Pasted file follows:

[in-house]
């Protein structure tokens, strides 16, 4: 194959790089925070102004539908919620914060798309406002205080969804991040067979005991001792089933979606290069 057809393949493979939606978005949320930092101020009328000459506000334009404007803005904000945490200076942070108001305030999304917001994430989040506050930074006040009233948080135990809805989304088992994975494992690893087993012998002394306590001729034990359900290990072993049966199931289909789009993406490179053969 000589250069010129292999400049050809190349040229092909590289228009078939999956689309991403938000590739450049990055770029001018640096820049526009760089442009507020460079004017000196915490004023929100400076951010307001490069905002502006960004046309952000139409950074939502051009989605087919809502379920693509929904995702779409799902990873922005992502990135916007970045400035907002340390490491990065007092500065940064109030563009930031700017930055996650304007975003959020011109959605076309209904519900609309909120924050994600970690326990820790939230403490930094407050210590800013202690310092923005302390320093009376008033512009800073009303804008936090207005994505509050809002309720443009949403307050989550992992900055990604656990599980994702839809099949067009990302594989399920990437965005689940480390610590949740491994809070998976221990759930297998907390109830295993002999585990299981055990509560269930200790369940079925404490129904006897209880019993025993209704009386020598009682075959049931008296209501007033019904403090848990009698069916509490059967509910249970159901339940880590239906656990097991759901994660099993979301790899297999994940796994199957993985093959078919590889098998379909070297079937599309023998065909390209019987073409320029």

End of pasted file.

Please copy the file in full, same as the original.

[in-house]
């Protein structure tokens, strides 16, 4: 194959790089925070102004539908919620914060798309406002205080969804991040067979005991001792089933979606290069 057809393949493979939606978005949320930092101020009328000459506000334009404007803005904000945490200076942070108001305030999304917001994430989040506050930074006040009233948080135990809805989304088992994975494992690893087993012998002394306590001729034990359900290990072993049966199931289909789009993406490179053969 000589250069010129292999400049050809190349040229092909590289228009078939999956689309991403938000590739450049990055770029001018640096820049526009760089442009507020460079004017000196915490004023929100400076951010307001490069905002502006960004046309952000139409950074939502051009989605087919809502379920693509929904995702779409799902990873922005992502990135916007970045400035907002340390490491990065007092500065940064109030563009930031700017930055996650304007975003959020011109959605076309209904519900609309909120924050994600970690326990820790939230403490930094407050210590800013202690310092923005302390320093009376008033512009800073009303804008936090207005994505509050809002309720443009949403307050989550992992900055990604656990599980994702839809099949067009990302594989399920990437965005689940480390610590949740491994809070998976221990759930297998907390109830295993002999585990299981055990509560269930200790369940079925404490129904006897209880019993025993209704009386020598009682075959049931008296209501007033019904403090848990009698069916509490059967509910249970159901339940880590239906656990097991759901994660099993979301790899297999994940796994199957993985093959078919590889098998379909070297079937599309023998065909390209019987073409320029």